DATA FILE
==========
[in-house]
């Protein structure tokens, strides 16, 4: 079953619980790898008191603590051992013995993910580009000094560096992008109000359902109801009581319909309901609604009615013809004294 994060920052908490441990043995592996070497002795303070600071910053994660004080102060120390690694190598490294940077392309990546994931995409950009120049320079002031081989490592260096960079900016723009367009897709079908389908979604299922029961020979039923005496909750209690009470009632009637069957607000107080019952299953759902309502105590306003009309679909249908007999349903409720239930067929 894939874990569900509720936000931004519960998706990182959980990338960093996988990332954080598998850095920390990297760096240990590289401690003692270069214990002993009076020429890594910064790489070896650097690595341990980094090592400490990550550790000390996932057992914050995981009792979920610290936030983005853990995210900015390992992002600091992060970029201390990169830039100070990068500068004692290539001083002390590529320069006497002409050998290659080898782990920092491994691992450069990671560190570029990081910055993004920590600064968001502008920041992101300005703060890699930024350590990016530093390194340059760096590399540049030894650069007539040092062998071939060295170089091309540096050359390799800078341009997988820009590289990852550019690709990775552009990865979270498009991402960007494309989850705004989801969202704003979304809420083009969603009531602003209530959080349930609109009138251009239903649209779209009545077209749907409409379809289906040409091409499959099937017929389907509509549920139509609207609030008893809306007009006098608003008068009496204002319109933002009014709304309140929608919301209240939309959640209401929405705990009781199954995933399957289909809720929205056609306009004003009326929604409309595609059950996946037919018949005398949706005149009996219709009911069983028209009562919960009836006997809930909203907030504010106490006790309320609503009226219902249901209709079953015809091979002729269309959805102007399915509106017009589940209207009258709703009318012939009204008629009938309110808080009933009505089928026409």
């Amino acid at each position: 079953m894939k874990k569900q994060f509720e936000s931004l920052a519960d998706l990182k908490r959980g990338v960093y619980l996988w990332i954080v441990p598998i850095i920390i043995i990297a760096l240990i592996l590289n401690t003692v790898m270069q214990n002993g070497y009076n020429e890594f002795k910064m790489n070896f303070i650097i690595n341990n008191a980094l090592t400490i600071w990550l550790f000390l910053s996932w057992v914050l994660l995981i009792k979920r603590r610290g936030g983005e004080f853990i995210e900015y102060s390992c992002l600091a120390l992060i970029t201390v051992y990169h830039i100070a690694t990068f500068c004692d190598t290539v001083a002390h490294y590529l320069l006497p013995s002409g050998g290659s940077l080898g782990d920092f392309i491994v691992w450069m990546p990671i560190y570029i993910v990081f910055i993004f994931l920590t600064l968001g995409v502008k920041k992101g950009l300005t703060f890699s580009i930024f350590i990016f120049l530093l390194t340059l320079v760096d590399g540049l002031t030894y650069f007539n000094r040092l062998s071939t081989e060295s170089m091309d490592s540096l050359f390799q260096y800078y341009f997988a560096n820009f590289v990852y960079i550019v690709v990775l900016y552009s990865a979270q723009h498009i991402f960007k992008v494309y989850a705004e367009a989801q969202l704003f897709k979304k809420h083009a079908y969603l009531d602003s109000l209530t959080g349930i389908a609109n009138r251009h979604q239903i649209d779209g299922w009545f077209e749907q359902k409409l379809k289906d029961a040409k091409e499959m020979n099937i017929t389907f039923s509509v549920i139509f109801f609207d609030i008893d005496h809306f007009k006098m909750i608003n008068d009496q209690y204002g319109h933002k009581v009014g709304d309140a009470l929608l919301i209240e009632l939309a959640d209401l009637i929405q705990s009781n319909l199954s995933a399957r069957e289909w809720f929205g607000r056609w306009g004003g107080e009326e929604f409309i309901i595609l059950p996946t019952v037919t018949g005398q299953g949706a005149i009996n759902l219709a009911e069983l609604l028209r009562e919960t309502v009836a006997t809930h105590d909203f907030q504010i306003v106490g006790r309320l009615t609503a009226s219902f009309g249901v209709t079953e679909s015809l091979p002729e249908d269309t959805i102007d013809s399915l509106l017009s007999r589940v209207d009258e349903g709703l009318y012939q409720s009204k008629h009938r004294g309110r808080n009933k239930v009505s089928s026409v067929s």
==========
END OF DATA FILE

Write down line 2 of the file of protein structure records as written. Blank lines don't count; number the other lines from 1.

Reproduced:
């Protein structure tokens, strides 16, 4: 079953619980790898008191603590051992013995993910580009000094560096992008109000359902109801009581319909309901609604009615013809004294 994060920052908490441990043995592996070497002795303070600071910053994660004080102060120390690694190598490294940077392309990546994931995409950009120049320079002031081989490592260096960079900016723009367009897709079908389908979604299922029961020979039923005496909750209690009470009632009637069957607000107080019952299953759902309502105590306003009309679909249908007999349903409720239930067929 894939874990569900509720936000931004519960998706990182959980990338960093996988990332954080598998850095920390990297760096240990590289401690003692270069214990002993009076020429890594910064790489070896650097690595341990980094090592400490990550550790000390996932057992914050995981009792979920610290936030983005853990995210900015390992992002600091992060970029201390990169830039100070990068500068004692290539001083002390590529320069006497002409050998290659080898782990920092491994691992450069990671560190570029990081910055993004920590600064968001502008920041992101300005703060890699930024350590990016530093390194340059760096590399540049030894650069007539040092062998071939060295170089091309540096050359390799800078341009997988820009590289990852550019690709990775552009990865979270498009991402960007494309989850705004989801969202704003979304809420083009969603009531602003209530959080349930609109009138251009239903649209779209009545077209749907409409379809289906040409091409499959099937017929389907509509549920139509609207609030008893809306007009006098608003008068009496204002319109933002009014709304309140929608919301209240939309959640209401929405705990009781199954995933399957289909809720929205056609306009004003009326929604409309595609059950996946037919018949005398949706005149009996219709009911069983028209009562919960009836006997809930909203907030504010106490006790309320609503009226219902249901209709079953015809091979002729269309959805102007399915509106017009589940209207009258709703009318012939009204008629009938309110808080009933009505089928026409």